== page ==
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Hamm, Akers Named to 'FIFA 100' List

CHICAGO (March 4, 2004) – United States Women’s National Team legends Mia Hamm and Michelle Akers have been named to "The FIFA 100," a list commemorating the 100 greatest living players chosen by Pelé and approved by FIFA, the world governing body of soccer as part of FIFA’s Centennial celebrations. Hamm and Akers were the only women, and only Americans, on the prestigious list, which included legends such as George Best, Roberto Carlos, Paolo Maldini, Zinedine Zidane, Bobby Charlton and Thierry Henry just to name a few.

To celebrate FIFA’s Centennial, 18 of the world’s leading photographers were commissioned to shoot portraits of the world’s most influential living players and the collection will be shown for the first time at "The FIFA 100" Charity Auction & Tribute Ceremony tonight in London.

"I would have loved to have been there just to experience the history of the game first-hand coming together in one room," said Hamm, who is with the U.S. team at the CONCACAF Final Round Women’s Olympic Qualifying Tournament in Costa Rica. "The legacies, the stories, the achievements and the accolades all together in one place would have been amazing to be a part of."

Akers, who retired just before the 2000 Olympics, scored 105 goals for the USA, including both goals in the historic, 2-1, 1991 Women’s World Cup Final victory over Norway that started the legacy of the U.S. women. Among the vast and varied accolades in her career, she was voted FIFA’s Women’s Player of the Century and was a three-time U.S. Soccer Chevrolet Female Athlete of the Year (1990, 91, 99). She is widely regarded as the best female player of her era, and maybe of all time. The 5-foot-10 Akers was a physical presence ahead of her time. No female player had combined the size, speed, strength and skill of Akers before she burst onto the international scene in 1991 (albeit in her seventh year on the national team), by scoring 39 goals, still a U.S. record. She was a member of the USA’s 1996 Olympic champions and 1999 Women’s World Cup champions.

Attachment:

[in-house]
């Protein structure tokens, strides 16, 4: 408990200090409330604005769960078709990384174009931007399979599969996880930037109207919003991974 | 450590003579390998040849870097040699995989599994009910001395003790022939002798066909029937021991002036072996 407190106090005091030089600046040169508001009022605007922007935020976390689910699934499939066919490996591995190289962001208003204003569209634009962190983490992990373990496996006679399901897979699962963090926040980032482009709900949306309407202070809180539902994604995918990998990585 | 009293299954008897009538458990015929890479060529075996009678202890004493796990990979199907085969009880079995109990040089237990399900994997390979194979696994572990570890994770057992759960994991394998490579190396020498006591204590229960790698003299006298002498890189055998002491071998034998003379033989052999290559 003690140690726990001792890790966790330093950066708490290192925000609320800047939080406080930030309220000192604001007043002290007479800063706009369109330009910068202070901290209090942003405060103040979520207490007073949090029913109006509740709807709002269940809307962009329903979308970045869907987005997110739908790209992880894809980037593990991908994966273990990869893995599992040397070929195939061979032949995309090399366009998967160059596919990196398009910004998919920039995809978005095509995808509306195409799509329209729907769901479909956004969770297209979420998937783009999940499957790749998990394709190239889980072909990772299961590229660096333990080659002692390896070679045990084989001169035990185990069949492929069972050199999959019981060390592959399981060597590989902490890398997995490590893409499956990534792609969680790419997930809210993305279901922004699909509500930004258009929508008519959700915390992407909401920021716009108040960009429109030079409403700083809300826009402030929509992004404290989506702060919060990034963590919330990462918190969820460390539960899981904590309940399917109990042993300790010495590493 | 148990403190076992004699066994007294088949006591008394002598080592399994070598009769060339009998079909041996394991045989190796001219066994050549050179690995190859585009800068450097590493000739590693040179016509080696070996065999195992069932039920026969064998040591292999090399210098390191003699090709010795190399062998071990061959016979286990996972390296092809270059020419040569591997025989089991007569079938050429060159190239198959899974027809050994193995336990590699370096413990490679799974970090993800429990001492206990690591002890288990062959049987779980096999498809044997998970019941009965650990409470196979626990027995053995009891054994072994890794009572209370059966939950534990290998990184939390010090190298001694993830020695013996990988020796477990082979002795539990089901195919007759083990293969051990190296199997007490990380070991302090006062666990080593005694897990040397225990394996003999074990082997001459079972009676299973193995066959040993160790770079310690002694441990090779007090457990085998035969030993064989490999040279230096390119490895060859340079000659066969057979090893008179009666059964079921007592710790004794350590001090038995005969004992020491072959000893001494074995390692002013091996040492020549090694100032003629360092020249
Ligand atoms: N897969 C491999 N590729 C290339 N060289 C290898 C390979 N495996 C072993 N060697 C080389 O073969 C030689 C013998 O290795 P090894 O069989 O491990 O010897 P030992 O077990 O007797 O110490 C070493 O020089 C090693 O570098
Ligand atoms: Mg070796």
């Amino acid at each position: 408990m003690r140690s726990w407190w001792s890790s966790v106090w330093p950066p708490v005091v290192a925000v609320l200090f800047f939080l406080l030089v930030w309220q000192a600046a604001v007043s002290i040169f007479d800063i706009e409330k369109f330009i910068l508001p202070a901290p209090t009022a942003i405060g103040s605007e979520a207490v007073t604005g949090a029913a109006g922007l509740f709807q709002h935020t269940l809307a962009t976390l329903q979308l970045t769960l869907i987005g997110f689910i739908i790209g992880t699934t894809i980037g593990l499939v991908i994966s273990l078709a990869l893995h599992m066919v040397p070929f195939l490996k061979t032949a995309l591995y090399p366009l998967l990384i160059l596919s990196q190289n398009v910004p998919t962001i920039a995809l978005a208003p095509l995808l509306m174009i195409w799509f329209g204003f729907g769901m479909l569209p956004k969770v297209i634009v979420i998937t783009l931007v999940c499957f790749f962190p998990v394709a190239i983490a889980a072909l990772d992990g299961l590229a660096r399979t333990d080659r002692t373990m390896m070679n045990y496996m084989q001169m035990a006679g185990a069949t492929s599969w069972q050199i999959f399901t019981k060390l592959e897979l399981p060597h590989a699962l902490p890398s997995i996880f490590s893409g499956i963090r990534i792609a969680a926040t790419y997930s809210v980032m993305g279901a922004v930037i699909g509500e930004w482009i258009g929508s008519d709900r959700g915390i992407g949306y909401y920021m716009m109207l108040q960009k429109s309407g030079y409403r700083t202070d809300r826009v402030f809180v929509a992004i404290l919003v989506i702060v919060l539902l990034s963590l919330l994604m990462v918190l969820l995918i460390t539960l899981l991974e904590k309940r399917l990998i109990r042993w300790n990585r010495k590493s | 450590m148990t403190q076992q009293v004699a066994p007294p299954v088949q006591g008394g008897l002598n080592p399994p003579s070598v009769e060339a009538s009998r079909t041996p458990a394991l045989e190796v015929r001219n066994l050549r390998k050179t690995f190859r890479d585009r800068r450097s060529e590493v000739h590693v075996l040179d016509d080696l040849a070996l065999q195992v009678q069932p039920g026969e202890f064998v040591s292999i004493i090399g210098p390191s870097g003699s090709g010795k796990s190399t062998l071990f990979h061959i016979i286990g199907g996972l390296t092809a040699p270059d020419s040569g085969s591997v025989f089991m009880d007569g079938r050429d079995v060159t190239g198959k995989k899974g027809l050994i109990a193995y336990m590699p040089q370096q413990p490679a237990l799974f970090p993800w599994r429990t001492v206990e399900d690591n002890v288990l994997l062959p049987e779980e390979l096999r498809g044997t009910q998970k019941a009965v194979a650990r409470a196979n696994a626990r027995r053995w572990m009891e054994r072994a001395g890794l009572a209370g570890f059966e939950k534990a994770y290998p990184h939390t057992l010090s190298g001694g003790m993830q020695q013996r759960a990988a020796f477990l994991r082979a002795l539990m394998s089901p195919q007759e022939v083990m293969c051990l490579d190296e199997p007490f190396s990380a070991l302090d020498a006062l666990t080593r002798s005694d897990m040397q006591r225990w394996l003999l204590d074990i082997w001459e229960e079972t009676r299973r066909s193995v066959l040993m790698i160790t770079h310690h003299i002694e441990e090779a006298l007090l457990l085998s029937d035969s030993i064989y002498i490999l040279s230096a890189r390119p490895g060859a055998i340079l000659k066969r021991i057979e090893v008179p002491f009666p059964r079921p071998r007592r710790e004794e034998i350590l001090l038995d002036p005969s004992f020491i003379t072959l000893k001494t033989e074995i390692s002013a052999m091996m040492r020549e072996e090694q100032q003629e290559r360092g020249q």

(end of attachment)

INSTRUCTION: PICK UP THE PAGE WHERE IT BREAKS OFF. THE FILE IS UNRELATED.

Hamm is the world’s all-time leading scorer with 146 goals and has racked up 125 assists in her brilliant career as well. She is a two-time FIFA Women’s World Player of the Year (2001 and 2002) and with 249 games played, is the second most-capped soccer player in history behind teammate Kristine Lilly. She has been a starter for the USA in every world championship the team has participated. Through her fabulous goal scoring, selfless passing, tremendous respect for her teammates and tireless dedication to her sport, Hamm has become a worldwide icon for women’s soccer and the most recognizable female athlete on the planet.

"It’s very special to be recognized outside the women’s game," said Hamm. "It’s incredibly humbling to be put in a category with so many great players, players that I watched growing up, but some that I’ve only read about and watched on old tapes. It says a lot about the growth of the women’s game that they are including female players on this list. It’s a honor to represent my sport and definitely my team."

"The FIFA 100" will be exhibited around the globe, opening in Paris at Charles de Gaulle Airport in May 2004. The tour will then move to London to mark a "summer of football" from June to August 2004 with two exhibitions, "The FIFA 100" at the Royal Academy of Arts and "Pelé – The Art of a King" at the County Hall Gallery. In October, the exhibition will head to Japan, appearing in Tokyo’s Roppongi Hills. From November 2004 to May 2005, "The FIFA 100" will be part of the Football Exhibition at the International Olympic Committee Museum in Lausanne, Switzerland.

A commemorative "The FIFA 100" photo book has been produced and will be distributed worldwide by Royal Academy Publications. "The FIFA 100" photographs can be seen at